Love Island may be trashy reality TV – but it’s teaching men like me something vital

We should normalise men feeling vulnerable, and ditch the stereotype of good-looking, super-confident guys who always get the girl and cope with everything alone

Sunny Hundal
Thursday 16 June 2022 13:00
Comments
Jacques threatens to 'flatten' new boy Jay on Love Island

As I was watchingLove Island last night – this is my first season, so you’ll have to forgive me – it struck me that we are rarely allowed to see good-looking men show insecurity so openly.

Popular culture tends to present good-looking men in very plain terms. They are emotionally unavailable, tight-lipped, super confident and always get the girl they want. I went to see Top Gun: Maverick last week and Tom Cruise epitomised that persona perfectly.

You could apply the same male stereotype to James Bond, the Marvel films or literally most movies. Good-looking men are rarely shown to be insecure or self-conscious. And in their relationships, they just automatically get the girl without much effort.

Love Island makes no such pretence. And yes, sure, it’s reality TV and heavily edited, and Top Gun is a Hollywood movie. But the former is not only much closer to real life, it shows us a better depth of character than we would normally see on our screens.

On last night’s episode, two new men were introduced to the group as a surprise. All the other men lost their s***. They couldn’t handle it. They literally started palpitating at the thought of facing some competition. And it only got worse from there. As the two new guys went on dates with girls the other blokes had coupled up with, all they could do was watch from afar, seething with jealousy. It was excellent reality TV, I have to admit.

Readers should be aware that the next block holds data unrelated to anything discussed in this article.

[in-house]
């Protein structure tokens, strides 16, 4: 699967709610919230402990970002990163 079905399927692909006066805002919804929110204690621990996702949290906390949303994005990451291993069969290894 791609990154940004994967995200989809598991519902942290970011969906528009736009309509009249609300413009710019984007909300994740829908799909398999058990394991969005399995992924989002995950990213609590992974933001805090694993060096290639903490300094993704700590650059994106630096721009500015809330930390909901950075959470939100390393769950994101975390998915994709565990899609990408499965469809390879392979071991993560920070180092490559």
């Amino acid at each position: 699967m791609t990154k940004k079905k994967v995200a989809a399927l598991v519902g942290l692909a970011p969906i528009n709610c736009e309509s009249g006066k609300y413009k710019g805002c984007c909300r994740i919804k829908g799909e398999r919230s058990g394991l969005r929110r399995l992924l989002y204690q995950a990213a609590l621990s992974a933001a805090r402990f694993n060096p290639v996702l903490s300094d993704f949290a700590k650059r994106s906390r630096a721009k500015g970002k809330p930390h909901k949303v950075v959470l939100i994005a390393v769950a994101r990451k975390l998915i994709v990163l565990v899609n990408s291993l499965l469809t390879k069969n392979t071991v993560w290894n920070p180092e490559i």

Ekin-Su, who had been coupled up with “Italian stallion” Davide, used the situation to her maximum advantage. She ended up going on dates with both the new arrivals and flirted with them outrageously throughout. She repeatedly told them that Davide wasn’t making enough of an effort with her.

By the end of the episode, the Italian stallion had been reduced to a blubbering pony. He oscillated between jealousy and despair at losing his girl so quickly. He wasn’t prepared for such a situation; he was used to girls fawning over him.

This wasn’t just carefully-edited reality TV, it was also real life. Watching a group of toned, tanned and good-looking guys – alpha males who were at the top of their game – showing so much insecurity reminded me of my university days. Little old me, who didn’t even have a girlfriend until he was 18, who had always felt helpless in front of the opposite sex, could relate to these guys.

But even now, in my 40s, I have trouble getting my male friends to open up about the emotional turmoil they may be going through. They would rather withdraw and go through it by themselves than share their thoughts with others. Men have long been encouraged, mostly thanks to popular culture, to ignore their emotions or suppress them. When they feel anxiety, they can frequently feel alone and like no one understands what they’re going through. But of course they are not.

To keep up to speed with all the latest opinions and comment, sign up to our free weekly Voices Dispatches newsletter by clicking here